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Book Review – The Hunger Games

May 12, 2010

    The Hunger Games by Suzanne Collins

Since finishing my spring classes about a week ago, I have caught up on sleep, laundry and a long list of dvr’d shows.  I still have yet to catch up on my Masterpiece Theatre shows, including The Diary of Anne Frank, but I’m hoping to watch that soon (and re-read the book, too!).  I have also been able to resume some of the pleasure reading I set out to read back in February.  The first of hopefully several books I read during this break was The Hunger Games, by Suzanne Collins.

There has been quite a buzz about this book.  I first heard about it when one of my classmates did a booktalk on it last summer in IST612.  I also heard about it on LM_Net.  My 12 year old son read it during the current school year, and loved it so much he immediately turned around and read the sequel.  I started my high school fieldwork two weeks ago, and my supervising librarian not only recommended the book, she went right to the shelf, and checked it out to my account.  Now there was no excuse for not reading the book. 

I carried it in my bag on substitute teaching jobs for the past two weeks, and didn’t manage to even crack it open.  I started reading this past Sunday, giving some uninterrupted reading time as a Mother’s Day gift to myself.  Today is Tuesday, and I finished the book today, reading it almost non-stop whenever I was able to sit down.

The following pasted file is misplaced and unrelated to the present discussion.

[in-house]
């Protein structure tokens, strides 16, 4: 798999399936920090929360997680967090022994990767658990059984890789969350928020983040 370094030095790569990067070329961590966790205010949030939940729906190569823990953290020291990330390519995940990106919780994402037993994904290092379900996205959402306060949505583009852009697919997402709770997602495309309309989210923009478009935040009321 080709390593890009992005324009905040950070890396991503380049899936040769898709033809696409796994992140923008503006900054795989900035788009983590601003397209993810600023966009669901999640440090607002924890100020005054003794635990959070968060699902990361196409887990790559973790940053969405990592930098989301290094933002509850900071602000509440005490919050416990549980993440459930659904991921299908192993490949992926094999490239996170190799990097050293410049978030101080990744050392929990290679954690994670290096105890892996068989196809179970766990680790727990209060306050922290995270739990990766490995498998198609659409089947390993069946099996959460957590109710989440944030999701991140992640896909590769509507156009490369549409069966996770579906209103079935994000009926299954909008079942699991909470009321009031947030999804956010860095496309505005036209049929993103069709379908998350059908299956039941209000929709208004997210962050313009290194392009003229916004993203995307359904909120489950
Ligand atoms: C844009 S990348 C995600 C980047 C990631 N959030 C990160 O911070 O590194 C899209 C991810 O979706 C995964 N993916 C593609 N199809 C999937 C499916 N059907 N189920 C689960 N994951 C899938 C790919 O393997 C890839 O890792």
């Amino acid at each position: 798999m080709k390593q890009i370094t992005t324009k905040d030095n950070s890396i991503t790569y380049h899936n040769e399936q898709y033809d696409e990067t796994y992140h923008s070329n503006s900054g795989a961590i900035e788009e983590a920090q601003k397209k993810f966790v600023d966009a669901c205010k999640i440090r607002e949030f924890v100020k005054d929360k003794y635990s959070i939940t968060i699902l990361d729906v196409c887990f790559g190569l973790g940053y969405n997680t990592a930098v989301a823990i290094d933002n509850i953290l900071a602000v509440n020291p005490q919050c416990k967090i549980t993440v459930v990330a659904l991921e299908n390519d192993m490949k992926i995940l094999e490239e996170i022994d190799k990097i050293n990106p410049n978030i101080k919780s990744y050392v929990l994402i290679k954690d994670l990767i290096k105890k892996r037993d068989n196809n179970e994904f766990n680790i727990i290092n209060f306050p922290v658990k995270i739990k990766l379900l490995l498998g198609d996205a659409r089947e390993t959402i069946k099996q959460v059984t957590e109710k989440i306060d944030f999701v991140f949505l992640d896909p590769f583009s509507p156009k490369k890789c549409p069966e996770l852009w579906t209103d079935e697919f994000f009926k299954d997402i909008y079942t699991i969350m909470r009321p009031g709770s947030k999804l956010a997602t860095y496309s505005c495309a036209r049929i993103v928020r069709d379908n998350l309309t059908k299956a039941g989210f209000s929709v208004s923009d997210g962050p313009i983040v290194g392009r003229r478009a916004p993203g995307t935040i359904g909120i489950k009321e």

The book drew me in from the very first page, and I was riveted by the end of the first chapter.  The story moves along at a good pace, but never seems frantic or rushed.  The characters are multi-dimensional, and evolve throughout the story.  Even though certain events in the book portray less likeable character traits in both the protagonists, I never really felt a sense of dislike for either of them. 

The games are held in the Capitol city in a country called Panem, as a form of punishment for citizen rebellions that took place years earlier.  Katniss Everdeen hails from District 12, and we meet her on Reaping Day, an official holiday with a grim name and even grimmer purpose.  The reaping consists of selecting a boy and girl tribute from each of Panem’s twelve districts to participate in the Hunger Games.  The goal of the games:  participants will fight to the death, with the last standing tribute declared the winner.  We follow along as Katniss volunteers as a tribute, and through the battles she will fight.  Some of these battles are with fellow tributes, some are man-made terrors, and some are battles with herself.

As I went through these battles alongside Katniss,  I felt a certain sense of discomfort:  How would I have acted in the same situation?  How would I fare in the games?  How much do I have in common with the inhabitants of the Capitol City?  Could this scary world Collins creates ever come to be?  These questions are never really answered.  The end of the book mirrors this uncertainty – although one one level, the conflict in the book is resolved, on another level it is just beginning. 

Even though descriptions of the book don’t really do it justice, I still highly recommend this title.  As soon as I return some overdue books and pay off my fines  Tommorow I will be requesting the sequel to this book, Catching Fire.  After that, my son and I will be impatiently waiting for the final book of the trilogy to come out this summer.

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